Vive La France. The War was over. The French celebrated long the victory over the occupation by Germany. With long parties, music and probably lots of red wine. But also captured these precious moments with their new folk camera. The mini Sem Kim, the smallest of all with great performance.
I honestly had never heard of the French camera manufacturer Sem.SEM was a French camera maker from just after World War II until the 1970s. It began by producing simple 35mm viewfinder cameras, but is mostly well-known for its range of 120 TLRs called the Semflex. This rare ‘Kim’ also known as Baby SEM from 1947, would fit in any jacket and bag. A pocket camera for, at that time modern small 135 films.
The specifications are big for such a small camera: a fast Sem Cross lens with a maximum aperture opening of F 2.9, all the way down to F16. And also the shutter speeds were a kind of impressive at the time for simple ‘consumer’ or folkcamera’s: 1/200s to B. The camera was officially the relaunch of Cornu’s Reyna from 1941 which looks exactly the same.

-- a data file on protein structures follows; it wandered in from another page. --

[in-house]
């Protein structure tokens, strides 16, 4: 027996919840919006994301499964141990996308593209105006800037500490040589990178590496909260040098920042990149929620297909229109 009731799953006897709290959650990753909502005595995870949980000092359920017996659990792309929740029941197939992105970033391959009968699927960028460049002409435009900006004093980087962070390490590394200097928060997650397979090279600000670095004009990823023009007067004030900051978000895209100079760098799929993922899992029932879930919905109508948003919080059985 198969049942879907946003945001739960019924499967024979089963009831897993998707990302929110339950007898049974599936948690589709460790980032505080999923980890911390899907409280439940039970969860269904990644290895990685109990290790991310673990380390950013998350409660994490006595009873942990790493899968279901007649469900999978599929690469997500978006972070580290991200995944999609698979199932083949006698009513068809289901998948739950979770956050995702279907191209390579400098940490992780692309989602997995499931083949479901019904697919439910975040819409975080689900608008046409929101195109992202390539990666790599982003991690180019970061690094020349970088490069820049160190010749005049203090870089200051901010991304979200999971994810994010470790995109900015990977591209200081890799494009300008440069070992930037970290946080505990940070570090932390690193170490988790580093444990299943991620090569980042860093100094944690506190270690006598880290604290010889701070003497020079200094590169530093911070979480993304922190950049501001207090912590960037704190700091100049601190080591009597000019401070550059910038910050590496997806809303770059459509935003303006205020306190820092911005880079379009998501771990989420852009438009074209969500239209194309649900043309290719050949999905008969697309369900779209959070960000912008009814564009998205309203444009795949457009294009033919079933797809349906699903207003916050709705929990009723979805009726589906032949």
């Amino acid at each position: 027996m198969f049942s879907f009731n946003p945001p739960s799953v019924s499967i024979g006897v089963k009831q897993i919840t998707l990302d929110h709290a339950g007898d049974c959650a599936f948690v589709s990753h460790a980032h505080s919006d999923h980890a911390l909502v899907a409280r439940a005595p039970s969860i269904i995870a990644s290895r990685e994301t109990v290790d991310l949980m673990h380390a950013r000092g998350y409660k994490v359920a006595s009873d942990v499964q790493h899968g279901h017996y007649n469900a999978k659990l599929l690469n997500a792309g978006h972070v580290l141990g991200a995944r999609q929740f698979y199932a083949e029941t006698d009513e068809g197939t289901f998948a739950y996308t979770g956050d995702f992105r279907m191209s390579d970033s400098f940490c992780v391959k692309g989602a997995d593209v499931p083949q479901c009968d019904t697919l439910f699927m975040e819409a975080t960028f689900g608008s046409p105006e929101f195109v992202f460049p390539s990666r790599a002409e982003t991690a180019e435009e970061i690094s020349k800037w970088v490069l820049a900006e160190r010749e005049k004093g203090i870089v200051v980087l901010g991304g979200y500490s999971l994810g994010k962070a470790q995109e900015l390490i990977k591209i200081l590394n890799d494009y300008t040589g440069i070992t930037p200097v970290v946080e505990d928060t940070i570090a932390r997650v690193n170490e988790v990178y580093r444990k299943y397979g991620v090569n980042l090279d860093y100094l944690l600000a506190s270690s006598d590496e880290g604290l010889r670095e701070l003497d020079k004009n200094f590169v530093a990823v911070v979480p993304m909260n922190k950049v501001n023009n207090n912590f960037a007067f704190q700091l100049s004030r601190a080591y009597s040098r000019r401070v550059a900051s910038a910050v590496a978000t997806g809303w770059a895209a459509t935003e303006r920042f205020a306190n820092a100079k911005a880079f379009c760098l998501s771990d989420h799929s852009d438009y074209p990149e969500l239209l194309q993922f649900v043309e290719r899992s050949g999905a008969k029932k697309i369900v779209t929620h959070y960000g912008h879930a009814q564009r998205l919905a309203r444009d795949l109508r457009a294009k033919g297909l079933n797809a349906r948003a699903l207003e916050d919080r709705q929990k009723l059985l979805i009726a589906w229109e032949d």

The simple, but precise shutter still performs well after almost 70 years. The diaphragm, once awakened after her long beauty sleep, also opens and closes smoothly in the beautifully working machine. Also striking is the small, but sharp viewfinder image. There is nothing to focus (except with distance estimations), but the crop is perfect for focusing well.
On top is the shutter, cleverly attached to the lens. But also a well-functioning film counter that is ingeniously linked to the transport of the roll of film in the housing.
The camera feels great in the hand and resembles a modern, vintage mirrorless camera. Beautiful matte black and shiny buttons. Small and handy. And that button below and next to the lens that nobody knows what it is for? We found it: it allows to take a double shot and unlocks the safety mechanism. An ideal entry-level camera in the wonderful world of vintage photography, at least if you find one.